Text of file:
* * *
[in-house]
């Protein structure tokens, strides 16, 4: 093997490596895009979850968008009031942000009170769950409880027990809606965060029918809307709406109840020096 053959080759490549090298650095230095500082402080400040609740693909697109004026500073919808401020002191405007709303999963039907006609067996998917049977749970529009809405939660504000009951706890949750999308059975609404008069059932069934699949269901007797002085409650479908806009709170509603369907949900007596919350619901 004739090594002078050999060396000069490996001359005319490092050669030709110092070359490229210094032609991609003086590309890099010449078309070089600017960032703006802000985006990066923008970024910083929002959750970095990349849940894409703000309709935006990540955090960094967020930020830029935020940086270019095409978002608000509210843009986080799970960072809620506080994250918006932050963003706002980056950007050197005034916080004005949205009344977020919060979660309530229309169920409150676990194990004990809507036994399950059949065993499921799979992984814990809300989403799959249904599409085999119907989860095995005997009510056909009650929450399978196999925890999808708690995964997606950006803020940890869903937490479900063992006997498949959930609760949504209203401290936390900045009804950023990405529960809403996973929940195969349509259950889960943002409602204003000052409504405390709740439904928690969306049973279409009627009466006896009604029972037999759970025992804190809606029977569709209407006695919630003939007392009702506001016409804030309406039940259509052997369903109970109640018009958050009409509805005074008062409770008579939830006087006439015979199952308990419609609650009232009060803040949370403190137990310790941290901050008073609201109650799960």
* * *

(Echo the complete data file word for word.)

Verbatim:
[in-house]
């Protein structure tokens, strides 16, 4: 093997490596895009979850968008009031942000009170769950409880027990809606965060029918809307709406109840020096 053959080759490549090298650095230095500082402080400040609740693909697109004026500073919808401020002191405007709303999963039907006609067996998917049977749970529009809405939660504000009951706890949750999308059975609404008069059932069934699949269901007797002085409650479908806009709170509603369907949900007596919350619901 004739090594002078050999060396000069490996001359005319490092050669030709110092070359490229210094032609991609003086590309890099010449078309070089600017960032703006802000985006990066923008970024910083929002959750970095990349849940894409703000309709935006990540955090960094967020930020830029935020940086270019095409978002608000509210843009986080799970960072809620506080994250918006932050963003706002980056950007050197005034916080004005949205009344977020919060979660309530229309169920409150676990194990004990809507036994399950059949065993499921799979992984814990809300989403799959249904599409085999119907989860095995005997009510056909009650929450399978196999925890999808708690995964997606950006803020940890869903937490479900063992006997498949959930609760949504209203401290936390900045009804950023990405529960809403996973929940195969349509259950889960943002409602204003000052409504405390709740439904928690969306049973279409009627009466006896009604029972037999759970025992804190809606029977569709209407006695919630003939007392009702506001016409804030309406039940259509052997369903109970109640018009958050009409509805005074008062409770008579939830006087006439015979199952308990419609609650009232009060803040949370403190137990310790941290901050008073609201109650799960």